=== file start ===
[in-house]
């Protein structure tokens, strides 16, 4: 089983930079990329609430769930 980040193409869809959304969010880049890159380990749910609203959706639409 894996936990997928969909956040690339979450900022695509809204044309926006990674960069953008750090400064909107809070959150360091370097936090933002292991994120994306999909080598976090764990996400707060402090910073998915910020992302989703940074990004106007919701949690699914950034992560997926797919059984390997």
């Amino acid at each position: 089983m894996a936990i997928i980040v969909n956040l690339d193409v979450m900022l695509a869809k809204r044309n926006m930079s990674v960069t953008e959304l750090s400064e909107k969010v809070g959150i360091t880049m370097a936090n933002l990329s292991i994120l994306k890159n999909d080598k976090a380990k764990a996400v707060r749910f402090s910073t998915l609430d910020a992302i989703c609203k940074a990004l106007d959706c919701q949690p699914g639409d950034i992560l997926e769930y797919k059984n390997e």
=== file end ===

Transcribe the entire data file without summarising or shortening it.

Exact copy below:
[in-house]
């Protein structure tokens, strides 16, 4: 089983930079990329609430769930 980040193409869809959304969010880049890159380990749910609203959706639409 894996936990997928969909956040690339979450900022695509809204044309926006990674960069953008750090400064909107809070959150360091370097936090933002292991994120994306999909080598976090764990996400707060402090910073998915910020992302989703940074990004106007919701949690699914950034992560997926797919059984390997």
């Amino acid at each position: 089983m894996a936990i997928i980040v969909n956040l690339d193409v979450m900022l695509a869809k809204r044309n926006m930079s990674v960069t953008e959304l750090s400064e909107k969010v809070g959150i360091t880049m370097a936090n933002l990329s292991i994120l994306k890159n999909d080598k976090a380990k764990a996400v707060r749910f402090s910073t998915l609430d910020a992302i989703c609203k940074a990004l106007d959706c919701q949690p699914g639409d950034i992560l997926e769930y797919k059984n390997e």